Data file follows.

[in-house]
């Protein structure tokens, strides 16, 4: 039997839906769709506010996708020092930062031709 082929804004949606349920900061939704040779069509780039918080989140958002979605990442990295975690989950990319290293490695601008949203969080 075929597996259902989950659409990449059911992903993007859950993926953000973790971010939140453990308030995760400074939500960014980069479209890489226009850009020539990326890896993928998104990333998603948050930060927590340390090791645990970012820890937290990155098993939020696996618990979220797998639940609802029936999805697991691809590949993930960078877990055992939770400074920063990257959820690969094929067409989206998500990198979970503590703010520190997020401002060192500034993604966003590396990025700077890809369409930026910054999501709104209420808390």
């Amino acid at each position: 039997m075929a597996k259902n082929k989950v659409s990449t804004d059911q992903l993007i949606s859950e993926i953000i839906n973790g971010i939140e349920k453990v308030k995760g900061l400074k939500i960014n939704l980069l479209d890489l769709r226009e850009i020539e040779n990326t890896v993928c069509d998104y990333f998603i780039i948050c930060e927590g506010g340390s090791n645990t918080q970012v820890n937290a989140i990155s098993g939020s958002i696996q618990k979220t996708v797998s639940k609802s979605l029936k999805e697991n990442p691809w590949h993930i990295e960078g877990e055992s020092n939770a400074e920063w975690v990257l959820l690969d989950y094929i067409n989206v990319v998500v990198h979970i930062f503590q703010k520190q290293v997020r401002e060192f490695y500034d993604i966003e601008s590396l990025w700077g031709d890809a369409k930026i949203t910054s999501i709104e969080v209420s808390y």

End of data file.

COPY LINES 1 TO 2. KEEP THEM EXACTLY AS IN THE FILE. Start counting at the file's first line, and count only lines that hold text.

[in-house]
């Protein structure tokens, strides 16, 4: 039997839906769709506010996708020092930062031709 082929804004949606349920900061939704040779069509780039918080989140958002979605990442990295975690989950990319290293490695601008949203969080 075929597996259902989950659409990449059911992903993007859950993926953000973790971010939140453990308030995760400074939500960014980069479209890489226009850009020539990326890896993928998104990333998603948050930060927590340390090791645990970012820890937290990155098993939020696996618990979220797998639940609802029936999805697991691809590949993930960078877990055992939770400074920063990257959820690969094929067409989206998500990198979970503590703010520190997020401002060192500034993604966003590396990025700077890809369409930026910054999501709104209420808390």